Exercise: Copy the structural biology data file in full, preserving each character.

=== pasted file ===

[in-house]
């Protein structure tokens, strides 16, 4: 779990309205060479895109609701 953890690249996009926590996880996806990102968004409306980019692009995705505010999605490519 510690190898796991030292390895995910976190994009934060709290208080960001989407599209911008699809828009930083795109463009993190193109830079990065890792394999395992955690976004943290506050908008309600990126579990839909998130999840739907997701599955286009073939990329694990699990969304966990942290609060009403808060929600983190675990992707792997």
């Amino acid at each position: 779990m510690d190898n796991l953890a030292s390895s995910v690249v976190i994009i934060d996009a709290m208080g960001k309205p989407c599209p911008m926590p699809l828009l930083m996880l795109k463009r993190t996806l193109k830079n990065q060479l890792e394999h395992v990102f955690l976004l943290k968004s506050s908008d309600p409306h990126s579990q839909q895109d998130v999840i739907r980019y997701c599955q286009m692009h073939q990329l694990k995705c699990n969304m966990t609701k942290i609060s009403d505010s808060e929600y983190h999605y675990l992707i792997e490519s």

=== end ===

[in-house]
């Protein structure tokens, strides 16, 4: 779990309205060479895109609701 953890690249996009926590996880996806990102968004409306980019692009995705505010999605490519 510690190898796991030292390895995910976190994009934060709290208080960001989407599209911008699809828009930083795109463009993190193109830079990065890792394999395992955690976004943290506050908008309600990126579990839909998130999840739907997701599955286009073939990329694990699990969304966990942290609060009403808060929600983190675990992707792997």
């Amino acid at each position: 779990m510690d190898n796991l953890a030292s390895s995910v690249v976190i994009i934060d996009a709290m208080g960001k309205p989407c599209p911008m926590p699809l828009l930083m996880l795109k463009r993190t996806l193109k830079n990065q060479l890792e394999h395992v990102f955690l976004l943290k968004s506050s908008d309600p409306h990126s579990q839909q895109d998130v999840i739907r980019y997701c599955q286009m692009h073939q990329l694990k995705c699990n969304m966990t609701k942290i609060s009403d505010s808060e929600y983190h999605y675990l992707i792997e490519s």